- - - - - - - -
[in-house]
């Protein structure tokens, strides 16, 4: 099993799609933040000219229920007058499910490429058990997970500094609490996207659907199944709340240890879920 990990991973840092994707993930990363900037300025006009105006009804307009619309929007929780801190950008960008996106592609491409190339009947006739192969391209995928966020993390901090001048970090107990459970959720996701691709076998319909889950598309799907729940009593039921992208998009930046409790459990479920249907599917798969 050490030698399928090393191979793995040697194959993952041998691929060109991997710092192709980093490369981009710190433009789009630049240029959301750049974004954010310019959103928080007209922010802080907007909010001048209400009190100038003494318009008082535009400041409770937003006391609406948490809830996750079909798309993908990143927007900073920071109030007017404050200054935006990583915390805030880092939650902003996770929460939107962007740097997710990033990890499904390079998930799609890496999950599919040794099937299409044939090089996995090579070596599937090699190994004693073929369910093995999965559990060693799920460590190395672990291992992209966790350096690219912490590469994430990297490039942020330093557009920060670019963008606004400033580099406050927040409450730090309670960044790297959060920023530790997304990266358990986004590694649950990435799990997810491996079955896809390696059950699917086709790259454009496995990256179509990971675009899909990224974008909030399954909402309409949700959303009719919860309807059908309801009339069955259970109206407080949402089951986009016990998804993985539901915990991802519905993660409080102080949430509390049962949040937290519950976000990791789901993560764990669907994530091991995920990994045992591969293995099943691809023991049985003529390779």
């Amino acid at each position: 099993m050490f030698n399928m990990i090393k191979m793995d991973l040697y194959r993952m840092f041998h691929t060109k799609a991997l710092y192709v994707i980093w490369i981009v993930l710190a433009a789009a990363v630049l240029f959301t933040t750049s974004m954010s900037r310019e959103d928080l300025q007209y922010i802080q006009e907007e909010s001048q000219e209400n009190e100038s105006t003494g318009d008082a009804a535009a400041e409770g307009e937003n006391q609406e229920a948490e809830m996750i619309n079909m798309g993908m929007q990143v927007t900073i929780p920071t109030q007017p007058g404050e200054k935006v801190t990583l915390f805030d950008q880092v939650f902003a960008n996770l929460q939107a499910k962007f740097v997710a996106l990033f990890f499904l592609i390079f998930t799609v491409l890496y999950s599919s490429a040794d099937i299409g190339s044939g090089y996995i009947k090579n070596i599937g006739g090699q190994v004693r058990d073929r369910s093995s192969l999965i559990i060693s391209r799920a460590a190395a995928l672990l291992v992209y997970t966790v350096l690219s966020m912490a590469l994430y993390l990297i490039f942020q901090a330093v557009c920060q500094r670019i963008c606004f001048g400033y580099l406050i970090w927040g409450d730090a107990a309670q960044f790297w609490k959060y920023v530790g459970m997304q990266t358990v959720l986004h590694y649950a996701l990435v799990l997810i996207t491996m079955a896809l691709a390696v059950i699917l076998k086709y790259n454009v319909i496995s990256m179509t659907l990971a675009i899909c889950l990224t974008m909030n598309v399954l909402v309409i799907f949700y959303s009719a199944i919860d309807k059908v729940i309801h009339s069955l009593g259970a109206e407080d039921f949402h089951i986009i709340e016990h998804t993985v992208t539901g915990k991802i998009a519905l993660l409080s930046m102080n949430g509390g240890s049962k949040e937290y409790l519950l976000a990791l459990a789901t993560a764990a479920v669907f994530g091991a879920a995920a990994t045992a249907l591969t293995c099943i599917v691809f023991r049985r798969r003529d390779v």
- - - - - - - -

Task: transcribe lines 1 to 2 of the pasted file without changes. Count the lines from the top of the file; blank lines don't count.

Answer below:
[in-house]
């Protein structure tokens, strides 16, 4: 099993799609933040000219229920007058499910490429058990997970500094609490996207659907199944709340240890879920 990990991973840092994707993930990363900037300025006009105006009804307009619309929007929780801190950008960008996106592609491409190339009947006739192969391209995928966020993390901090001048970090107990459970959720996701691709076998319909889950598309799907729940009593039921992208998009930046409790459990479920249907599917798969 050490030698399928090393191979793995040697194959993952041998691929060109991997710092192709980093490369981009710190433009789009630049240029959301750049974004954010310019959103928080007209922010802080907007909010001048209400009190100038003494318009008082535009400041409770937003006391609406948490809830996750079909798309993908990143927007900073920071109030007017404050200054935006990583915390805030880092939650902003996770929460939107962007740097997710990033990890499904390079998930799609890496999950599919040794099937299409044939090089996995090579070596599937090699190994004693073929369910093995999965559990060693799920460590190395672990291992992209966790350096690219912490590469994430990297490039942020330093557009920060670019963008606004400033580099406050927040409450730090309670960044790297959060920023530790997304990266358990986004590694649950990435799990997810491996079955896809390696059950699917086709790259454009496995990256179509990971675009899909990224974008909030399954909402309409949700959303009719919860309807059908309801009339069955259970109206407080949402089951986009016990998804993985539901915990991802519905993660409080102080949430509390049962949040937290519950976000990791789901993560764990669907994530091991995920990994045992591969293995099943691809023991049985003529390779």